This principle is the most emotionally laden of all, as it offers the best hope for the realisation of the basic utopian objective of the Western civilisation: a society without authority, with everyone absolutely free to do what he wants, and yet acting for the common good. The principle in itself is obviously not utopian, and its introduction has allowed great improvements in society. What is utopian is the hope of creating a system which would turn self-interest to the common good so effectively, that it would function without any need of arbitrary authority and with no need for virtue from citizens: Kant’s republic of devils, which would be a perfect state if only equipped with a correct constitution.
It is obvious that such a system needs to punish those who trespass the rules. An authority is needed also to adjust the feedback mechanisms; only those who hope for a eternally perfect constitution, fitting all possible sets of circumstances, can deny it.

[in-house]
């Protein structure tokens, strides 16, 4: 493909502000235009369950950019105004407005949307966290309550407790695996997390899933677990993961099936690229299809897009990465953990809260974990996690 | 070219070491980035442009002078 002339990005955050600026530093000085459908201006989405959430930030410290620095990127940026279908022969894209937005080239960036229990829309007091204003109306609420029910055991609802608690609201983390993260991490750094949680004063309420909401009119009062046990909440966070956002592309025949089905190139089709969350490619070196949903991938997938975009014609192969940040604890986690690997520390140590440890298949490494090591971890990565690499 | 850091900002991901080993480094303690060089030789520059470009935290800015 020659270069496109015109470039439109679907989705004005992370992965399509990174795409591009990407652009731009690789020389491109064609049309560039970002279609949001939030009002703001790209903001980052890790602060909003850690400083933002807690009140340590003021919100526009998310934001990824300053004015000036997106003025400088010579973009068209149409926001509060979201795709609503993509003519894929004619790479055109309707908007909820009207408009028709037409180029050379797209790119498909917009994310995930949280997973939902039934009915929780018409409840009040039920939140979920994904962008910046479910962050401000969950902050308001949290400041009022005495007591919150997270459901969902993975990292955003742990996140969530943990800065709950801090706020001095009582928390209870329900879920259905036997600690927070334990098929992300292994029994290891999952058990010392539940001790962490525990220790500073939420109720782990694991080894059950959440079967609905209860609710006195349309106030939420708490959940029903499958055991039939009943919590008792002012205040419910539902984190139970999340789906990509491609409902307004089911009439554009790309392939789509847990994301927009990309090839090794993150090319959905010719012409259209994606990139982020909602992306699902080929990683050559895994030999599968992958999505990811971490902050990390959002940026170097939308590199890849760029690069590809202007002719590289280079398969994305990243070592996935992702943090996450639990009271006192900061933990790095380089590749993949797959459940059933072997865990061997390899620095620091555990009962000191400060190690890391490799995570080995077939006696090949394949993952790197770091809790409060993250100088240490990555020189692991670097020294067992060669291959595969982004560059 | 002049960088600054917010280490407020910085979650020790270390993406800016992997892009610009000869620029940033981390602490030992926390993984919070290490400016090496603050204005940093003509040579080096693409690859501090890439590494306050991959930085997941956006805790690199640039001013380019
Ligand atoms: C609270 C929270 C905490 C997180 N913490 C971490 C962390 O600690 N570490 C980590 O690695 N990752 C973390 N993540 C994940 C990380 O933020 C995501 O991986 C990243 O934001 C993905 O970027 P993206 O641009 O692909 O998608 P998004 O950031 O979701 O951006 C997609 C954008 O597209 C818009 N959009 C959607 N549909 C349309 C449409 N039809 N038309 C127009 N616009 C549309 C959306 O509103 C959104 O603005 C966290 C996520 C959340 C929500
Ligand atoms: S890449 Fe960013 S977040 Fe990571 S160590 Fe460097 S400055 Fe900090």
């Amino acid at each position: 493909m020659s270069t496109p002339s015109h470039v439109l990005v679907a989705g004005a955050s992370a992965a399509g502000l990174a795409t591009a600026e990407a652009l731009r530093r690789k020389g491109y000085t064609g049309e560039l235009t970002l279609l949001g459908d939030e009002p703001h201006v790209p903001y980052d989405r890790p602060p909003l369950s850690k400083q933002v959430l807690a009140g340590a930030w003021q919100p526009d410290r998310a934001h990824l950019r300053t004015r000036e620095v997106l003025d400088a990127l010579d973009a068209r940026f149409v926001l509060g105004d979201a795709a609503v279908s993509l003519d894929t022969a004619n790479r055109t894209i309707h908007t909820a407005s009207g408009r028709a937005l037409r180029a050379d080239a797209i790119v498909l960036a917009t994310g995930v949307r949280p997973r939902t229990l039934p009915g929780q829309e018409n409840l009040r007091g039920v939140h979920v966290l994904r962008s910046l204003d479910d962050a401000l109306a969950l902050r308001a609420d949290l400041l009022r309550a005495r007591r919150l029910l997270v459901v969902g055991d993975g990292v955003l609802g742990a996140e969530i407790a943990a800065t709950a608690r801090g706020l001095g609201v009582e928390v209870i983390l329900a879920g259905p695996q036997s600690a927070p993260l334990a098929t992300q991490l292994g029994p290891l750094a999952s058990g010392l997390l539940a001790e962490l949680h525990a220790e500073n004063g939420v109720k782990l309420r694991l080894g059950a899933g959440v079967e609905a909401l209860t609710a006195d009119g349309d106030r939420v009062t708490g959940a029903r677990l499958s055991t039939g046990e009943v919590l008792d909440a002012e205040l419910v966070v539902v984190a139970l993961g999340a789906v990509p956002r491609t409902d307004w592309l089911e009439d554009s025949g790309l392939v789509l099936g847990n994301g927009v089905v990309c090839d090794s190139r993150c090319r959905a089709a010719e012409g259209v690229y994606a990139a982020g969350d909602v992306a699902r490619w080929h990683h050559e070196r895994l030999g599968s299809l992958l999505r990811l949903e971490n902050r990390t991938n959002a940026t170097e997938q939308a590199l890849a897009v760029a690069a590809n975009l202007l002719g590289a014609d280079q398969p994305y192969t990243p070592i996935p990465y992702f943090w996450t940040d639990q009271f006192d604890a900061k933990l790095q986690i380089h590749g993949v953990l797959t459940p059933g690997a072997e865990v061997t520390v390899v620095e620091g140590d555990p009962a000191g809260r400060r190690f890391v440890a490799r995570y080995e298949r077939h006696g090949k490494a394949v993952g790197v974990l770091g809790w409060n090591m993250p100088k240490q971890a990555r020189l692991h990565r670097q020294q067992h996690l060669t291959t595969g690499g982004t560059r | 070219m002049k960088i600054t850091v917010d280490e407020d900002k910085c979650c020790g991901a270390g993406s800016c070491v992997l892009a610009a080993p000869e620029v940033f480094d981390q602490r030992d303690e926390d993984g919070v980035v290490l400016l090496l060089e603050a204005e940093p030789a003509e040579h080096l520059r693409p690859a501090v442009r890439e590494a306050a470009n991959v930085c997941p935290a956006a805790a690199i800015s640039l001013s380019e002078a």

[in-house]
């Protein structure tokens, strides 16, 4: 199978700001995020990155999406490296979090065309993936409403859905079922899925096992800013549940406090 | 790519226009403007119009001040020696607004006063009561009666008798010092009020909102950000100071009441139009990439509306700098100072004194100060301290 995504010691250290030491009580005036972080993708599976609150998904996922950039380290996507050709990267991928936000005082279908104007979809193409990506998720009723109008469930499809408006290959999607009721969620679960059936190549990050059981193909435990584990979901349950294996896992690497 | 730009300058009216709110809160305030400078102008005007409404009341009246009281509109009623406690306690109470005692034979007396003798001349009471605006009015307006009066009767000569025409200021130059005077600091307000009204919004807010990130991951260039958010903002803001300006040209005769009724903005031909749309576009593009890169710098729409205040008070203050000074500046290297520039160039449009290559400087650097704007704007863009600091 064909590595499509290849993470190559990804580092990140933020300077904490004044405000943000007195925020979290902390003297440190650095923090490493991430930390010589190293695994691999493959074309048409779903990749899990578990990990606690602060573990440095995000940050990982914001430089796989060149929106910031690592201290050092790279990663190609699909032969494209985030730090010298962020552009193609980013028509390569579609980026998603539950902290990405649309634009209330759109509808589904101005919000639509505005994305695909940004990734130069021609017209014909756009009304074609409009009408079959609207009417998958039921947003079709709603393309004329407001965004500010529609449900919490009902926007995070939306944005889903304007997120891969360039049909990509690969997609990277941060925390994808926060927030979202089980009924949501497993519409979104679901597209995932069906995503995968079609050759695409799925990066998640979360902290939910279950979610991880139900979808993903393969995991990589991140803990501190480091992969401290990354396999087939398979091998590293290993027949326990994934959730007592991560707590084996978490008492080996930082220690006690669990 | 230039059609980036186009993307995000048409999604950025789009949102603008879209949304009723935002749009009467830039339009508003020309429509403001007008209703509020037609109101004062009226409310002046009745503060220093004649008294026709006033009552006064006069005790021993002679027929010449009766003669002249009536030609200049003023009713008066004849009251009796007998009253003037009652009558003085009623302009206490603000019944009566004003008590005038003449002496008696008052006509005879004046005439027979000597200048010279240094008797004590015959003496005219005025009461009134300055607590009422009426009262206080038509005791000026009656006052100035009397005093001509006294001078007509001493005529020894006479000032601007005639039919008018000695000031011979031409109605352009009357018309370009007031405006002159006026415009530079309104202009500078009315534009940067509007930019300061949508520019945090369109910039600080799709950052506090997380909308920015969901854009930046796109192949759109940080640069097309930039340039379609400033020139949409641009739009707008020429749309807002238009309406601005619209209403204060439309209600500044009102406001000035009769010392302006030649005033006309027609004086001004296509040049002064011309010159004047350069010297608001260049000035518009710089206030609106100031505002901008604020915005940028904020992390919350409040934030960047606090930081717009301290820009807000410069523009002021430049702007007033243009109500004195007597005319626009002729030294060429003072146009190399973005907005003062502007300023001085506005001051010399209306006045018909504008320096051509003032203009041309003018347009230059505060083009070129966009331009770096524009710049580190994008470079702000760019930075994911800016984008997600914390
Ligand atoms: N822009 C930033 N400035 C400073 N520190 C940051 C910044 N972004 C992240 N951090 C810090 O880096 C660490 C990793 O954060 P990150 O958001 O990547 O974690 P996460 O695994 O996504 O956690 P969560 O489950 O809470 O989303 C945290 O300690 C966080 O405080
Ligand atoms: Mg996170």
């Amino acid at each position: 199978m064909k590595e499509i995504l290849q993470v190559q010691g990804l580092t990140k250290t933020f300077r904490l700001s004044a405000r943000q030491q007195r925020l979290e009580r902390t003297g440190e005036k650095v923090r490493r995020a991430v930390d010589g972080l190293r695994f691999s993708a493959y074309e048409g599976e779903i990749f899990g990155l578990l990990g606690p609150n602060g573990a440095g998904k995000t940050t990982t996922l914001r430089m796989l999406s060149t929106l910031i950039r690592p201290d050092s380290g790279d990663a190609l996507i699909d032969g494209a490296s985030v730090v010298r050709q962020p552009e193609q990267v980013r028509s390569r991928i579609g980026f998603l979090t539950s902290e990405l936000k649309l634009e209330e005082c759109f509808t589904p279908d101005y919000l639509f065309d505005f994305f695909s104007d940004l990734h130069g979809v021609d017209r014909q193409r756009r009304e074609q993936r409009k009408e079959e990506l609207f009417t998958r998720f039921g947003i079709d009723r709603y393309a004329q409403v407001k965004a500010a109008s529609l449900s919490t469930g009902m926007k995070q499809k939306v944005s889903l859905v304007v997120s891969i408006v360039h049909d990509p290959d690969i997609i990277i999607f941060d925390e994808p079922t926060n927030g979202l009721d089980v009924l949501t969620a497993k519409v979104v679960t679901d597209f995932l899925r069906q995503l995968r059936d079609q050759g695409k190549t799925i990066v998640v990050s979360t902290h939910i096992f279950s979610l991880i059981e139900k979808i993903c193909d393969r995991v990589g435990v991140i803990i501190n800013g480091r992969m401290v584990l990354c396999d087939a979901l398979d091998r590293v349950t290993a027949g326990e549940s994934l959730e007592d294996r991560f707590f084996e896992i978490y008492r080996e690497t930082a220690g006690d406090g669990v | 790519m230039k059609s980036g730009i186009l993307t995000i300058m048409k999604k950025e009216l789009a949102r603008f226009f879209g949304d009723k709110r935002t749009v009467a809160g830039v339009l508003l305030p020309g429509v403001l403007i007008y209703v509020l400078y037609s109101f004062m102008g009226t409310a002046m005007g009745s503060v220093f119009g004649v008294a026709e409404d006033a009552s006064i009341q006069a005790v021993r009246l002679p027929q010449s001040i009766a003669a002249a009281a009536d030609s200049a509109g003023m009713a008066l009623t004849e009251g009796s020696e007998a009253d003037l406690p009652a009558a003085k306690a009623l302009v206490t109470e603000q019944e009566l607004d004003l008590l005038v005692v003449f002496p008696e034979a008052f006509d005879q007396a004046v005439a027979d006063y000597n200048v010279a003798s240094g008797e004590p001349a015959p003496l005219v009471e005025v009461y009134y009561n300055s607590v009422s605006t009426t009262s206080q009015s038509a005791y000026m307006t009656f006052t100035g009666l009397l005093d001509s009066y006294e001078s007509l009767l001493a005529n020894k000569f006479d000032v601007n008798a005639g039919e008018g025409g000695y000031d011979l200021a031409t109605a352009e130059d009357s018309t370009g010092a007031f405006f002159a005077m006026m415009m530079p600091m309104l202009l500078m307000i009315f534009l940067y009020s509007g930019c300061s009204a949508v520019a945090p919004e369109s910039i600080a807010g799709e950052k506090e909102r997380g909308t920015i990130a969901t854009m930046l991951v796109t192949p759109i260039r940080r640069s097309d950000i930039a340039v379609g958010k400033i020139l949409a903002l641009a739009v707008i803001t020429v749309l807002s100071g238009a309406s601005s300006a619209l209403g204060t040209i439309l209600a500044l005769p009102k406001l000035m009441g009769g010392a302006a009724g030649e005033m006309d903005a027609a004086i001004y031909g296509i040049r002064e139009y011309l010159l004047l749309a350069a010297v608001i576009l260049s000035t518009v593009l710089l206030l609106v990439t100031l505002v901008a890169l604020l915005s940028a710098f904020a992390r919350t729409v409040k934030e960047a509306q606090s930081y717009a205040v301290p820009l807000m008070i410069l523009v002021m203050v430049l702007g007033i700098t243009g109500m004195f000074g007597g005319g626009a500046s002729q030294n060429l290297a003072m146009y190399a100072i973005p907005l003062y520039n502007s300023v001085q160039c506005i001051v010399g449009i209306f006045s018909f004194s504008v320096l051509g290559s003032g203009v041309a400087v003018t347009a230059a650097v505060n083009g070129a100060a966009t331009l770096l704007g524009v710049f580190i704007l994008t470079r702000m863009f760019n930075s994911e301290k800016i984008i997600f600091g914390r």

What is less obvious is that the authority must be able to intervene even when the actors obey the literal rules of the game: that is, that this system can never replace the arbitrary supreme authority. After a momentary consideration however such a conclusion is unavoidable.
For example, in case of the economic system, some investments which are necessary for the economic progress will not be made by individual entepreneurs and must be organized by the government. In particular, this applies to energy infrastructure and transport. There is a necessity to establish standards and organize systems, and in some cases individual enterpreneurs are unable to do this.